The viola, with its deep tone, its repertoire that tends toward the dark and contemporary, can be a source of truly inspirational music-making.
Certainly the young artists who performed in the Primrose International Viola Competition earlier this month showed the viola at its finest, and none more than the finalists and first-prize winner Zhanbo Zheng of China.
Zhanbo played with unwaveringly good pitch, beautiful tone and control. His playing was marked by tremendous energy and thoughtful musicality. Zhanbo studies viola with Wang Shaowu at the secondary school division of the Central Conservatory of Music in Beijing. He speaks mostly Chinese but was kind enough to answer some questions by e-mail, to help us get to know this excellent young musician.
Laurie: How old are you, and how old were you when you started playing?
Zhanbo: I am exactly 17. I started learning violin at the age of 5.
Laurie: Did you start on the violin and switch to viola? If so, what made you want to switch to viola?
Zhanbo Yes, I did, and actually I think viola is really melodious. The viola can show such a beautiful tone, between its high and low register. It also never has a sharpness to its tone. In fact, I passed the entrance examination for both violin and viola before I got into school, but I chose viola. The immediate cause of choosing the viola was that I had heard Teng Li’s playing once, when I was learning violin. After her concert I was totally touched, even a little shocked. I thought, how could this instrument make such various colors? It’s just a little bigger than the violin! Then, I switched to the viola.
Laurie: How long do you practice every day?
Zhanbo It’s less than 3 hours, because of normal classes, chamber music and orchestral.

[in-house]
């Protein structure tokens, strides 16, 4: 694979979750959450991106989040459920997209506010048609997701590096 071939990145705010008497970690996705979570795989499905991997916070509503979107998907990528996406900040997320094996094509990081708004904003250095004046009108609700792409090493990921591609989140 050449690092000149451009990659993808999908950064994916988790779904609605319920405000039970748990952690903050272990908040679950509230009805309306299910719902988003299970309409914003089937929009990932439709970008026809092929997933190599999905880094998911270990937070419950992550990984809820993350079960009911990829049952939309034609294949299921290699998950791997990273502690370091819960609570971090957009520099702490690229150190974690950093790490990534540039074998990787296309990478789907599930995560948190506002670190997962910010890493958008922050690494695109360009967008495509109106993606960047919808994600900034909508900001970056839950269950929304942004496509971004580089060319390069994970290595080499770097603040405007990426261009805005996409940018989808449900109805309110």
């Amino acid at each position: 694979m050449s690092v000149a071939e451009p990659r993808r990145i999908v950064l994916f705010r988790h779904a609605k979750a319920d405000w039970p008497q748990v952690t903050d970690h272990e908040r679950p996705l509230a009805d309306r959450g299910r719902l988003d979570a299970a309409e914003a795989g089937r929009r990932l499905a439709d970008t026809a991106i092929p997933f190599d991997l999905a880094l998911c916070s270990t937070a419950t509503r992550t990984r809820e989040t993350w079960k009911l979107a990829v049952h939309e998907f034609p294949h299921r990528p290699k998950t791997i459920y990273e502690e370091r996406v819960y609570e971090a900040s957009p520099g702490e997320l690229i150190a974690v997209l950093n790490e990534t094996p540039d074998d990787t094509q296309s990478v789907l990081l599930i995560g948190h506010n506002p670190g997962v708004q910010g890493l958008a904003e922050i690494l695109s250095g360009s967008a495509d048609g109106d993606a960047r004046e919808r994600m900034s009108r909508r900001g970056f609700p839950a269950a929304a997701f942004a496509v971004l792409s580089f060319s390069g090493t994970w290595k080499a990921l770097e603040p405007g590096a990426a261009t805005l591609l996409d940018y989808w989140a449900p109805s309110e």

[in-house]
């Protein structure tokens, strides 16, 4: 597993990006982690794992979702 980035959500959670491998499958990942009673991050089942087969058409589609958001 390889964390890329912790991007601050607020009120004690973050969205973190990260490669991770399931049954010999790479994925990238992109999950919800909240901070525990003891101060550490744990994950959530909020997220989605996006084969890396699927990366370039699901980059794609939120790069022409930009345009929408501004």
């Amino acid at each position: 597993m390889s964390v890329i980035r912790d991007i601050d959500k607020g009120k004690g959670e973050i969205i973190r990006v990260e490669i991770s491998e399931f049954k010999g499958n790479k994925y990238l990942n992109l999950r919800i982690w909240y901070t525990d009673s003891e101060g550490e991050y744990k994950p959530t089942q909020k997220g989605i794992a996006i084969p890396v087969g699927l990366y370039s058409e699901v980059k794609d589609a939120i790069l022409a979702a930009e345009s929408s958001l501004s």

Laurie: Your playing is very musical. How do you keep it musical, while also working on a very high level of technique?
Zhanbo It’s a complicated problem! The technique, certainly, requires time to practice, but if the music is just in your heart, you make the technique serve your music. My teacher told me that when you practice, you should think what the music should be, rather than what the technique should be.
Laurie:What is your favorite music to play? Is there a piece you are really wanting to learn next?
Zhanbo There are so many good pieces to play, I can’t find ‘my favorite.’ I really hope to play the Viola Sonata Op. 11/4 by Hindemith, that’s amazing! And I’ve also heard several new pieces in this competition, I’d like to try them.
Laurie:What is your favorite thing to do, besides viola?
Zhanbo Watching movies, reading books, running and badminton. In some ways, I can benefit from that for my music too.
Laurie:In your opinion, what is the most important thing you have learned from your teacher?
Zhanbo Prof. Wang Shaowu has taught me a lot, and not just about the music. His daily behaviors and his attitude towards parents have helped me understand how to have integrity and to be respectful to my parents. I believe that daily life has a great influence on one's musical life. And when it comes to music, never let off the problems, even if they’re really tiny, when you treat the music.
Laurie:Do you have anything to add?
Zhanbo I just want to express my appreciation for Prof. Wang, who guided me in music; my parents who loved and understood me always; my school which offered me a great platform; and everybody who has helped me. I could not have won PIVC without all of you! Thanks!
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